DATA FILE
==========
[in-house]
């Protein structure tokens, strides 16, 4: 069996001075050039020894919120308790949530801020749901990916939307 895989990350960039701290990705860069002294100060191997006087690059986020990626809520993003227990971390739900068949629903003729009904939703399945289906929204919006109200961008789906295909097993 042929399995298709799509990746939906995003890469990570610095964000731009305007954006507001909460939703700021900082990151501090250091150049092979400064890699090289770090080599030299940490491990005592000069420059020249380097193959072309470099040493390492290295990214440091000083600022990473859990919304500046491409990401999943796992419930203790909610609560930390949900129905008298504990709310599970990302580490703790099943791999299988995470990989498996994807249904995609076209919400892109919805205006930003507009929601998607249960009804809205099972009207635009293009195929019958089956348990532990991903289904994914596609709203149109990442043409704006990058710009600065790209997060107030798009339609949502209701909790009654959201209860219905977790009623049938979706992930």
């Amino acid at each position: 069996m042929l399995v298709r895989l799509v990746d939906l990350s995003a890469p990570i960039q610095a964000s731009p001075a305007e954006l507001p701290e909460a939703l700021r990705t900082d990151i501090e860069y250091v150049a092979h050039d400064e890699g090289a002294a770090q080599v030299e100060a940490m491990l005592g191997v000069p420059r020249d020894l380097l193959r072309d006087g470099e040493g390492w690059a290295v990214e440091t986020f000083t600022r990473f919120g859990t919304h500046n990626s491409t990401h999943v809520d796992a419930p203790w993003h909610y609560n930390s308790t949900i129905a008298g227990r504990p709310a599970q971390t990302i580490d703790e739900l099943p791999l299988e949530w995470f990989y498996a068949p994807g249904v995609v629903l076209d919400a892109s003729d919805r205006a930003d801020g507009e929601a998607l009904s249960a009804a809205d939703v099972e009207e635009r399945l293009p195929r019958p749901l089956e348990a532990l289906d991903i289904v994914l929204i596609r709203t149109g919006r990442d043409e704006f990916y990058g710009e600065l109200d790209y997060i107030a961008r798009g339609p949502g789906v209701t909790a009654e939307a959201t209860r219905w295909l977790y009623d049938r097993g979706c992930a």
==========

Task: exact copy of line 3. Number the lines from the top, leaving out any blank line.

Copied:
């Amino acid at each position: 069996m042929l399995v298709r895989l799509v990746d939906l990350s995003a890469p990570i960039q610095a964000s731009p001075a305007e954006l507001p701290e909460a939703l700021r990705t900082d990151i501090e860069y250091v150049a092979h050039d400064e890699g090289a002294a770090q080599v030299e100060a940490m491990l005592g191997v000069p420059r020249d020894l380097l193959r072309d006087g470099e040493g390492w690059a290295v990214e440091t986020f000083t600022r990473f919120g859990t919304h500046n990626s491409t990401h999943v809520d796992a419930p203790w993003h909610y609560n930390s308790t949900i129905a008298g227990r504990p709310a599970q971390t990302i580490d703790e739900l099943p791999l299988e949530w995470f990989y498996a068949p994807g249904v995609v629903l076209d919400a892109s003729d919805r205006a930003d801020g507009e929601a998607l009904s249960a009804a809205d939703v099972e009207e635009r399945l293009p195929r019958p749901l089956e348990a532990l289906d991903i289904v994914l929204i596609r709203t149109g919006r990442d043409e704006f990916y990058g710009e600065l109200d790209y997060i107030a961008r798009g339609p949502g789906v209701t909790a009654e939307a959201t209860r219905w295909l977790y009623d049938r097993g979706c992930a």